All About Hammers and Fastener Removers

Learn about the different types of tools used to drive nails and remove nails, and find out which tool is right for your job.
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©2007 Dorling Kindersley Limited

©2007 Dorling Kindersley Limited

©2007 Dorling Kindersley Limited

©2007 Dorling Kindersley Limited

©2007 Dorling Kindersley Limited

©2007 Dorling Kindersley Limited

©2007 Dorling Kindersley Limited

©2007 Dorling Kindersley Limited

©2007 Dorling Kindersley Limited

©2007 Dorling Kindersley Limited

Photo By: DK - Do It Yourself Home Improvement ©2009 Dorling Kindersley Limited

Photo By: DK - Do It Yourself Home Improvement ©2009 Dorling Kindersley Limited

©2007 Dorling Kindersley Limited

Photo By: DK - Do It Yourself Home Improvement ©2009 Dorling Kindersley Limited

Claw Hammer

This versatile tool is used for lightweight or heavy-duty fastening. Take time to choose one with a good "balance" and grip. The grips are usually made from wood or vinyl (shown here). Ergonomically shaped handles will ensure that you get a hammer that you can use efficiently. The curved claw is designed to lever out old nails.

Ergonomic Claw Hammer

This modern-design hammer's firm handle and curved shaft makes striking and levering easier and more comfortable.

Drywall Hammer

Designed specifically for fastening drywall, the flattened peen is used to tuck in trimmed edges of board. The groove is used to lever out misplaced nails.

Masonry Hammer

The heavy head of this hammer has a cross-peen design with a flat and square striking face and a wedge-shaped peen.

Ball Peen Hammer

Also known as a ball hammer. It is used mainly for metalwork, the rounded face of the ball is used to shape metal and to apply a dimpled finish. It has one flat and one rounded striking face. The handle is normally made from fiberglass.

Wooden Mallet

Commonly used in carpentry to strike a chisel. The strike face is angled to deliver square blows to the end of a chisel. A metal hammer might break the handle of some chisels, and it is easier to strike a chisel accurately with a mallet because the face is larger.

Two-Pound Hammer

Also called a lump hammer, it is the heaviest hammer that can be used with one hand. It has a large striking face, and is used commonly with a chisel to split bricks. In addition, it is useful for driving large nails into landscape timbers.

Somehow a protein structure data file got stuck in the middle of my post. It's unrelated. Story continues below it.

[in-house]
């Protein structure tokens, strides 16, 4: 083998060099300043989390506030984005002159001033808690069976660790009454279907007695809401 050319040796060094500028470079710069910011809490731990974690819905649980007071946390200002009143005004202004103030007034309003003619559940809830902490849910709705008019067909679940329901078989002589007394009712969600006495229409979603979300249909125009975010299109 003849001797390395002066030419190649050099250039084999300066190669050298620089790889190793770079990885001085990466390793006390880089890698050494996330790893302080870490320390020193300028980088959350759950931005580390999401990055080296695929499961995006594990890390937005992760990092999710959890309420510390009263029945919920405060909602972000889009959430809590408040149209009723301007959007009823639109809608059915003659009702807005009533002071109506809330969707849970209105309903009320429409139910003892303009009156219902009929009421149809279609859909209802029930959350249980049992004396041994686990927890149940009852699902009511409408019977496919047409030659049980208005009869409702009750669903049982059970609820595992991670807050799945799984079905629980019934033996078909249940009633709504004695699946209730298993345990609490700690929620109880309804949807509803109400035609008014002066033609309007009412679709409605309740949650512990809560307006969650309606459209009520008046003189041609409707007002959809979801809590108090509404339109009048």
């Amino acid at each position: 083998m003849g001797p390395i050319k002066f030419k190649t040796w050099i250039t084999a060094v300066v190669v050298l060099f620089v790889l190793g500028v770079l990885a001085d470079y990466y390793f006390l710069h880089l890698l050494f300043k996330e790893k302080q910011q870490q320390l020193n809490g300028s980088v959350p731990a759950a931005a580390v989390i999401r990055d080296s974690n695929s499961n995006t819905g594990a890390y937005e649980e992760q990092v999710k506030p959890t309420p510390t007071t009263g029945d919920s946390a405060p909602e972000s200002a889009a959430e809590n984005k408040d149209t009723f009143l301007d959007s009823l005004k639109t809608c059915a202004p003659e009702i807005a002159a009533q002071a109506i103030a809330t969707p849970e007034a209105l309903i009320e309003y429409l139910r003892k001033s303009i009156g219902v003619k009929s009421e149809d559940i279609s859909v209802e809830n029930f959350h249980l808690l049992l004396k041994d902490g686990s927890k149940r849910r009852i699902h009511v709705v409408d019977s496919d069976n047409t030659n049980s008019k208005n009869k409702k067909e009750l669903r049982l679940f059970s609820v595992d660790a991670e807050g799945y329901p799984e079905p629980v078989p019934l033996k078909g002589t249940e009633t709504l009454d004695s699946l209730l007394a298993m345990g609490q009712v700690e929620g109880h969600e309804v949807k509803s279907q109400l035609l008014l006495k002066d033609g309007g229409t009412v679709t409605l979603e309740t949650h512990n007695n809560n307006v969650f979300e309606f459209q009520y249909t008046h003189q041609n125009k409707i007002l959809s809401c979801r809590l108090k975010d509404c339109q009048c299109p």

Pin Hammer

This is a very lightweight hammer, used to drive in small fasteners such as panel pins and tacks. The wedge-shaped face is good for working in tight corners.

Sledgehammer

A large hammer that can be used to break up masonry surfaces such as old hardcore or paving. It is also a driving tool, and may be used to pound in posts. Wear a hard hat, steel toe boots, gloves, and goggles when working with a sledgehammer. Because of the hammer’s weight, the shaft is held in both hands. Head weight ranges from 6 to 16 pounds.

Nail Set

This tool enables you to recess a nail just below the surface. Nail sets are available in several sizes and weights to suit varying nail sizes.

Hammer Care and Maintenance

It is important that you keep a hammer’s striking face clean, to prevent it from slipping during use and therefore striking inaccurately. The easiest way to keep your hammer in good condition is to rub its face from time to time with a piece of sandpaper.

Pliers

These are very useful for small-scale work, since they enable you to get a good grip on the fastener. The toothed jaws have a curved section for gripping and side cutters for cropping wire. The scissor-like arms help to grip the fastener.

Pincers

Use these to remove lightweight fasteners and large nails. Grip the shaft of the fastener with the pincer jaws and rock the pincers to lever the fastener free. The curved jaws assist rocking lever motion.

Pry Bar

You can use a pry bar to remove heavy-duty fasteners. Use the same technique as with a claw hammer. A pry bar is also suitable as a wrecking tool, to lever out or to break down masonry or woodwork. The hooked end allows large items to be levered out, the flattened, chiseled end can be positioned into narrow gaps.